Correspondent's Choice

This story about a 2011 budget proposal was published by EurActiv on 23rd November 2010.

The European Commission will today (23 November) discuss a new proposal by Budget Commissioner Janusz Lewandowski aimed at breaking the deadlock over the EU’s 2011 budget, which was rejected two weeks ago. EurActiv got hold of the draft text.

The 27-strong College of Commissioners will discuss Lewandowski’s proposal today (23 November).

The draft proposal, seen by EurActiv, closely mirrors the text which was nearly agreed upon on 15 November, when the European Parliament and EU member states failed to reach agreement on the 2011 budget (see ‘Background’).

The new proposal is designed aims to “maximise the chances for Council and Parliament to reach an early agreement,” reads the draft, which complies with UK demands to cap any EU budget increase at 2.91%.

But it also includes a series of declarations over sensitive political matters such new “own resources” for the EU budget, which the Parliament wants to see addressed in the negotiations against the will of member states.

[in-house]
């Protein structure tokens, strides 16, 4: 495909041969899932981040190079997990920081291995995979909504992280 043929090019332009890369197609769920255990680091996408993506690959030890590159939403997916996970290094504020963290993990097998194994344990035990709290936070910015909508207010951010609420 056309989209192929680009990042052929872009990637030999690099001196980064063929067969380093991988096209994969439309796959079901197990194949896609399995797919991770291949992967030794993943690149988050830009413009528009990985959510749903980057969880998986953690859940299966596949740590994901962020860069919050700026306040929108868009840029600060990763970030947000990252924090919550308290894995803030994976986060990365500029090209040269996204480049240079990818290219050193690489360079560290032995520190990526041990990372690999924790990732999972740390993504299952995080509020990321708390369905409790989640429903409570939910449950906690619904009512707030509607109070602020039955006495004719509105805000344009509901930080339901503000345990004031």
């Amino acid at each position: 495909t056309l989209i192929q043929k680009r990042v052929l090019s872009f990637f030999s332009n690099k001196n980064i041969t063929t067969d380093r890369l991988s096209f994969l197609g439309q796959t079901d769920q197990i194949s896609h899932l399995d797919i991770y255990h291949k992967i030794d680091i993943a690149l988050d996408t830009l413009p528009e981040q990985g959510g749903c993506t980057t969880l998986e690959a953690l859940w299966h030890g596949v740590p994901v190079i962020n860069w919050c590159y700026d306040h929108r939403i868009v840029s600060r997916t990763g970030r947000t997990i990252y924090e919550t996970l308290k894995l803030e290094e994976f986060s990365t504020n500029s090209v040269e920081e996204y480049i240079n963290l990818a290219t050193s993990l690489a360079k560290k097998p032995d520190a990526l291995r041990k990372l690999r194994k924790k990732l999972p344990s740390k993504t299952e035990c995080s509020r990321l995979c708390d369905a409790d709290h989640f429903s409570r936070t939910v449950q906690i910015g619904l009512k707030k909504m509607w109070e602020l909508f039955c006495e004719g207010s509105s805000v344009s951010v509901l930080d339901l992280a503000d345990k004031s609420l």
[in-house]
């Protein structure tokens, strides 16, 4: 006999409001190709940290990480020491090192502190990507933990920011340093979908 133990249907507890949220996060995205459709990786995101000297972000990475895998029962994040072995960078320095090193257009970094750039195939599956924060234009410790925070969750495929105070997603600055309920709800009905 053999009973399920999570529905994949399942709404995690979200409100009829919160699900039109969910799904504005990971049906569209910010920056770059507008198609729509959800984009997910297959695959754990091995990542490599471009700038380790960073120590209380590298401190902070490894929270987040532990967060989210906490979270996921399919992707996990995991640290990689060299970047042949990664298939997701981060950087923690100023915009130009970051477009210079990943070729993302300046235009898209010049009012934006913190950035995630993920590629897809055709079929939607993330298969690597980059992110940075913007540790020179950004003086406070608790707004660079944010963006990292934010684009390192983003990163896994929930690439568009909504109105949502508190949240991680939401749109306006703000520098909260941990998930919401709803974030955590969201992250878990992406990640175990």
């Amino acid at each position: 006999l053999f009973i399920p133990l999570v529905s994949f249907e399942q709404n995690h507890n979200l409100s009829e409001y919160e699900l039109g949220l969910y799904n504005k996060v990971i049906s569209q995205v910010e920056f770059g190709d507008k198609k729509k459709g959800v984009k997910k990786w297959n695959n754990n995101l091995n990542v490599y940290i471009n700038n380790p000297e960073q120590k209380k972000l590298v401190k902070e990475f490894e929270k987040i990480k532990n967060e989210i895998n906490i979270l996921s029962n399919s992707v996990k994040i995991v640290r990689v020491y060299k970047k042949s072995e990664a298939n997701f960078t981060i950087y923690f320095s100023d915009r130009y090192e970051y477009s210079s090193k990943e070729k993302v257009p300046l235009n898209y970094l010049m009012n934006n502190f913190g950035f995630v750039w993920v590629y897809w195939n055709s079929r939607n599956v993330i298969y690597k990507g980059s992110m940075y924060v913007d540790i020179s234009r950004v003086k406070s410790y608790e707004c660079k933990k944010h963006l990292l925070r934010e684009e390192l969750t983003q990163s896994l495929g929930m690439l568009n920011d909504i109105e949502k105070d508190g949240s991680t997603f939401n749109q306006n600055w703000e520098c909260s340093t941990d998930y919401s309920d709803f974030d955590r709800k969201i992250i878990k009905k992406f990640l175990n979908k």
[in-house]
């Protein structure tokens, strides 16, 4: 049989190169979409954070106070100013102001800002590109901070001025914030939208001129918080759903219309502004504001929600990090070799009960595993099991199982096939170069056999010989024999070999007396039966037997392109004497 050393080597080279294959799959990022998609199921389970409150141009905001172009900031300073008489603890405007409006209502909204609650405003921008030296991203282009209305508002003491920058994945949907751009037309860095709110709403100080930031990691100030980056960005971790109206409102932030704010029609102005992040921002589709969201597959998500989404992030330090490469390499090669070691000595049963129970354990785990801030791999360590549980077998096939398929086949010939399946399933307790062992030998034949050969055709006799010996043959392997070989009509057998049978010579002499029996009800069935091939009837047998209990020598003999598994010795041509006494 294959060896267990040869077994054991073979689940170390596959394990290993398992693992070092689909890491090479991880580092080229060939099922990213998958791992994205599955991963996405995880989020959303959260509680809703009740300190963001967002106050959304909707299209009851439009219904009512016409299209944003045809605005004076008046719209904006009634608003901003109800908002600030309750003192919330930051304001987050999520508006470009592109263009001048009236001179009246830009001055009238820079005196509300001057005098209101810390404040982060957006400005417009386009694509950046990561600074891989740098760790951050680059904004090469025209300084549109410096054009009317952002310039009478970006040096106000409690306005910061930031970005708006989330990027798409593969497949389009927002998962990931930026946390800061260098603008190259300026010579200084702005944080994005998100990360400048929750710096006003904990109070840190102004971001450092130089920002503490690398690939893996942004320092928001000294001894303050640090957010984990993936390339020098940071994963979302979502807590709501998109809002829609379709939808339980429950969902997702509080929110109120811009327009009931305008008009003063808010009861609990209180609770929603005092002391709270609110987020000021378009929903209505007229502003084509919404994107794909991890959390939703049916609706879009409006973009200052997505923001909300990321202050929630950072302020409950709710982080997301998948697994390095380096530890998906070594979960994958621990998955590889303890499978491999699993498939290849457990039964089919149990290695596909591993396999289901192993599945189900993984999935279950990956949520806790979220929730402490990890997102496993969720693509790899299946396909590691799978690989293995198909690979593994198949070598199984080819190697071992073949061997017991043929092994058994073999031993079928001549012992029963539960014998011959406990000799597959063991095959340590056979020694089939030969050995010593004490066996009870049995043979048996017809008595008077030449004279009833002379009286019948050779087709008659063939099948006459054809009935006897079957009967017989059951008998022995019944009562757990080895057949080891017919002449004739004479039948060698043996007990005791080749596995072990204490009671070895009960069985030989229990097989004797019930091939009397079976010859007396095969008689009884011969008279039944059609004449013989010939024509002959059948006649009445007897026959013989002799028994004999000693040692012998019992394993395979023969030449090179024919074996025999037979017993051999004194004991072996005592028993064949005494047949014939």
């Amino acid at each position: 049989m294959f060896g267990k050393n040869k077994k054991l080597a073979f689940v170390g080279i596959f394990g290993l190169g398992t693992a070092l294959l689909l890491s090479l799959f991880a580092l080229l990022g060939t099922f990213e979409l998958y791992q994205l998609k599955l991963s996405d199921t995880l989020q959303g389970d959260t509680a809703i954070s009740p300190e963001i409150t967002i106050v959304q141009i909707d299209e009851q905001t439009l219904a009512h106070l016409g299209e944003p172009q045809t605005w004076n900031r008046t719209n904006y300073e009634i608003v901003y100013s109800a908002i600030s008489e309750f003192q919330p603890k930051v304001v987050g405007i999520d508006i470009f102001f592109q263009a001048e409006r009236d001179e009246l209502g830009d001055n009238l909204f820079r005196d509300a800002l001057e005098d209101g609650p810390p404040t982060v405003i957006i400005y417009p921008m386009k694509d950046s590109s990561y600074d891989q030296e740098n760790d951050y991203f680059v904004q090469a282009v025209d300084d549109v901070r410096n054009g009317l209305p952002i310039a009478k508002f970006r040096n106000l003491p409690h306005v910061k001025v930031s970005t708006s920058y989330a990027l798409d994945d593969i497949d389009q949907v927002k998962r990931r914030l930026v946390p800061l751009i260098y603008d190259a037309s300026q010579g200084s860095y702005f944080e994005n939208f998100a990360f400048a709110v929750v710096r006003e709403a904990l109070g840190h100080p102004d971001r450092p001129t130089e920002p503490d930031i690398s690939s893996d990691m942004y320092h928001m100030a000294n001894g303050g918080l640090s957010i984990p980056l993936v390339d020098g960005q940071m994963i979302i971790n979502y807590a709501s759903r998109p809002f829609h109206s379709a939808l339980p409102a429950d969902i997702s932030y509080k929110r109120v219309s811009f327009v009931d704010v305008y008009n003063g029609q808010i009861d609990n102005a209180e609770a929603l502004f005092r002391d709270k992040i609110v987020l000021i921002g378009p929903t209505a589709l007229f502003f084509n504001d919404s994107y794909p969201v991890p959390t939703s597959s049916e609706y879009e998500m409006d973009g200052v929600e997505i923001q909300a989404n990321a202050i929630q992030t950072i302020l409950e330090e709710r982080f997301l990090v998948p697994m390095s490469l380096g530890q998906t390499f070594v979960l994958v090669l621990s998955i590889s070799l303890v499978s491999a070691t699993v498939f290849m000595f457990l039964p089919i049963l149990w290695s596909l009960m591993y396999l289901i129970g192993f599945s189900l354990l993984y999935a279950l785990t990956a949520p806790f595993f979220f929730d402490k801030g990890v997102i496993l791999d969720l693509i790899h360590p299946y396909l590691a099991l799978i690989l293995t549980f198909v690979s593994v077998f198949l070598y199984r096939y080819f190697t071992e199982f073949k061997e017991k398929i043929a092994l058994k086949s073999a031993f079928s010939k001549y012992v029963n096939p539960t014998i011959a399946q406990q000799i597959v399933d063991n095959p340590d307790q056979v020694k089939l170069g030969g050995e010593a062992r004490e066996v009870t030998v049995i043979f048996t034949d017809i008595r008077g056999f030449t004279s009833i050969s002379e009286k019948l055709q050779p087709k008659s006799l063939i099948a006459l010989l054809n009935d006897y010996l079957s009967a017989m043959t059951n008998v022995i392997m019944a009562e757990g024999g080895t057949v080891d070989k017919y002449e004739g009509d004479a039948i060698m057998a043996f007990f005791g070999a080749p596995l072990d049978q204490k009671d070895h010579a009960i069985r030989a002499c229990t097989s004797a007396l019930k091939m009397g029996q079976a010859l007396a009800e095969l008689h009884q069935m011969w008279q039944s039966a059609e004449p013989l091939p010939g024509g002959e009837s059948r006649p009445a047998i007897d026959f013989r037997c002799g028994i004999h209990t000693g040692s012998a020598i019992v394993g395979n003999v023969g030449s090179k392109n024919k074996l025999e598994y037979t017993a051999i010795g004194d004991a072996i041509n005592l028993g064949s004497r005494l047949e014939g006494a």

“It is still a work in progress,” said Patrizio Fiorilli, spokesperson for EU Budget Commissioner Lewandowski, underlining that the document on the table remains subject to changes.


In its revised proposal, Lewandowski reaffirms the “qualified majority voting” system for tapping into so-called “flexible” EU funds, up to a maximum of 0.03% of Gross National Income (GNI).

The issue led to the collapse of negotiations earlier this month, with some member states pushing for a unanimity voting system on using these funds.

In order to reconcile positions, the Commission intends to introduce a “new condition of strict neutrality” in the use of flexible funds. This means that “the 2007-2013 global amount of the Multiannual Financial Framework ceilings shall not be increased, both in commitments and in payments, and a requirement of some redeployment,” reads the draft text.

With no agreement on the budget, the EU’s contribution to the funding of ITER, an international project to build an experimental fusion reactor in France, could be put in jeopardy, says the draft document. This “could also represent a set-back in terms of the credibility of the Union vis-à-vis its international partners,” it warns.

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